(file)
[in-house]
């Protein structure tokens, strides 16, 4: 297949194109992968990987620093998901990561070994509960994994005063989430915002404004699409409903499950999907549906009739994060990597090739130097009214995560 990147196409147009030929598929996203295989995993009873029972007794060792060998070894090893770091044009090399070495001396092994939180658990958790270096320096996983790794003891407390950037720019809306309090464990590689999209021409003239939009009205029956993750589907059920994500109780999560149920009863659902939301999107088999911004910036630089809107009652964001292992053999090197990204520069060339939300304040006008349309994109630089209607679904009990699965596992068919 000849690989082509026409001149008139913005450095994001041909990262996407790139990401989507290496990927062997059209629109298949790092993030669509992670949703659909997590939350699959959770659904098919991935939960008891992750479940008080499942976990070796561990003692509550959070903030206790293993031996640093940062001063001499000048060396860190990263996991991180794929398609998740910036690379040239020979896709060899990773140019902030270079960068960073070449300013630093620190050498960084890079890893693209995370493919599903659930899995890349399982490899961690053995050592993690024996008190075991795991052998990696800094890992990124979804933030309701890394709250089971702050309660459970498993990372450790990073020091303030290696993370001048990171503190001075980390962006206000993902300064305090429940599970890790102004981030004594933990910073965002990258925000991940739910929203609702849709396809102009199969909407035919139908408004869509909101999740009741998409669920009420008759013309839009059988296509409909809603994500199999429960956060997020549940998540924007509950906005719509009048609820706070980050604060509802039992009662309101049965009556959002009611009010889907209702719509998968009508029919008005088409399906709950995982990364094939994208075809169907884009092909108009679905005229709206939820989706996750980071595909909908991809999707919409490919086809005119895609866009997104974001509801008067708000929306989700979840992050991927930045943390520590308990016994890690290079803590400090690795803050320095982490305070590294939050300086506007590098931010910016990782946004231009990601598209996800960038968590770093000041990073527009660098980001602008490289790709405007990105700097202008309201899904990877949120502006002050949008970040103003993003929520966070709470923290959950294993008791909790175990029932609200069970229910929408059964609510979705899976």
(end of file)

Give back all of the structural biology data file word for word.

[in-house]
């Protein structure tokens, strides 16, 4: 297949194109992968990987620093998901990561070994509960994994005063989430915002404004699409409903499950999907549906009739994060990597090739130097009214995560 990147196409147009030929598929996203295989995993009873029972007794060792060998070894090893770091044009090399070495001396092994939180658990958790270096320096996983790794003891407390950037720019809306309090464990590689999209021409003239939009009205029956993750589907059920994500109780999560149920009863659902939301999107088999911004910036630089809107009652964001292992053999090197990204520069060339939300304040006008349309994109630089209607679904009990699965596992068919 000849690989082509026409001149008139913005450095994001041909990262996407790139990401989507290496990927062997059209629109298949790092993030669509992670949703659909997590939350699959959770659904098919991935939960008891992750479940008080499942976990070796561990003692509550959070903030206790293993031996640093940062001063001499000048060396860190990263996991991180794929398609998740910036690379040239020979896709060899990773140019902030270079960068960073070449300013630093620190050498960084890079890893693209995370493919599903659930899995890349399982490899961690053995050592993690024996008190075991795991052998990696800094890992990124979804933030309701890394709250089971702050309660459970498993990372450790990073020091303030290696993370001048990171503190001075980390962006206000993902300064305090429940599970890790102004981030004594933990910073965002990258925000991940739910929203609702849709396809102009199969909407035919139908408004869509909101999740009741998409669920009420008759013309839009059988296509409909809603994500199999429960956060997020549940998540924007509950906005719509009048609820706070980050604060509802039992009662309101049965009556959002009611009010889907209702719509998968009508029919008005088409399906709950995982990364094939994208075809169907884009092909108009679905005229709206939820989706996750980071595909909908991809999707919409490919086809005119895609866009997104974001509801008067708000929306989700979840992050991927930045943390520590308990016994890690290079803590400090690795803050320095982490305070590294939050300086506007590098931010910016990782946004231009990601598209996800960038968590770093000041990073527009660098980001602008490289790709405007990105700097202008309201899904990877949120502006002050949008970040103003993003929520966070709470923290959950294993008791909790175990029932609200069970229910929408059964609510979705899976």